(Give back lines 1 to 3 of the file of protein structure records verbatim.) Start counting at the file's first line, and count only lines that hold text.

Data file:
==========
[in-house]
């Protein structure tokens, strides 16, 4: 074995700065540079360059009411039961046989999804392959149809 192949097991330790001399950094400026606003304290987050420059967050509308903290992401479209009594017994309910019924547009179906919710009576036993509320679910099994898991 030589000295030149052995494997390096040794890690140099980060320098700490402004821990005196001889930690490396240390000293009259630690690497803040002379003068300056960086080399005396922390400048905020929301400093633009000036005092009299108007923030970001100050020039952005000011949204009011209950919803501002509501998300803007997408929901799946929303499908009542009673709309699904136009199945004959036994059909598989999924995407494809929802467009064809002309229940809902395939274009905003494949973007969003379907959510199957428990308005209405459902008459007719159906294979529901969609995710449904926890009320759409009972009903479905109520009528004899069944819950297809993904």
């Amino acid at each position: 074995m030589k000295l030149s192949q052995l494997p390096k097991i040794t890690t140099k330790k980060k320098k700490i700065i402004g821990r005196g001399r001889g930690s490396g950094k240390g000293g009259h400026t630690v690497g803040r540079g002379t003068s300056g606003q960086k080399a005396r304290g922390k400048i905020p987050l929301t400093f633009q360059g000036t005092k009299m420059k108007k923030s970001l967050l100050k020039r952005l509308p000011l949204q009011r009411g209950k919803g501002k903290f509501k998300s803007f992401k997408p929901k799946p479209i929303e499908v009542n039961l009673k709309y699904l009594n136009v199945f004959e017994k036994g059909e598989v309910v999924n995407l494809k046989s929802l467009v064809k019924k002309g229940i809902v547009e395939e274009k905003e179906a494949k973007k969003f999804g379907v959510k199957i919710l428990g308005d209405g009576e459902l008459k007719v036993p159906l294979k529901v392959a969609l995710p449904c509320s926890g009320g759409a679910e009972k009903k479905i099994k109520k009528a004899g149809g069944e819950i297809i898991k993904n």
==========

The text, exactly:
[in-house]
């Protein structure tokens, strides 16, 4: 074995700065540079360059009411039961046989999804392959149809 192949097991330790001399950094400026606003304290987050420059967050509308903290992401479209009594017994309910019924547009179906919710009576036993509320679910099994898991 030589000295030149052995494997390096040794890690140099980060320098700490402004821990005196001889930690490396240390000293009259630690690497803040002379003068300056960086080399005396922390400048905020929301400093633009000036005092009299108007923030970001100050020039952005000011949204009011209950919803501002509501998300803007997408929901799946929303499908009542009673709309699904136009199945004959036994059909598989999924995407494809929802467009064809002309229940809902395939274009905003494949973007969003379907959510199957428990308005209405459902008459007719159906294979529901969609995710449904926890009320759409009972009903479905109520009528004899069944819950297809993904």
């Amino acid at each position: 074995m030589k000295l030149s192949q052995l494997p390096k097991i040794t890690t140099k330790k980060k320098k700490i700065i402004g821990r005196g001399r001889g930690s490396g950094k240390g000293g009259h400026t630690v690497g803040r540079g002379t003068s300056g606003q960086k080399a005396r304290g922390k400048i905020p987050l929301t400093f633009q360059g000036t005092k009299m420059k108007k923030s970001l967050l100050k020039r952005l509308p000011l949204q009011r009411g209950k919803g501002k903290f509501k998300s803007f992401k997408p929901k799946p479209i929303e499908v009542n039961l009673k709309y699904l009594n136009v199945f004959e017994k036994g059909e598989v309910v999924n995407l494809k046989s929802l467009v064809k019924k002309g229940i809902v547009e395939e274009k905003e179906a494949k973007k969003f999804g379907v959510k199957i919710l428990g308005d209405g009576e459902l008459k007719v036993p159906l294979k529901v392959a969609l995710p449904c509320s926890g009320g759409a679910e009972k009903k479905i099994k109520k009528a004899g149809g069944e819950i297809i898991k993904n």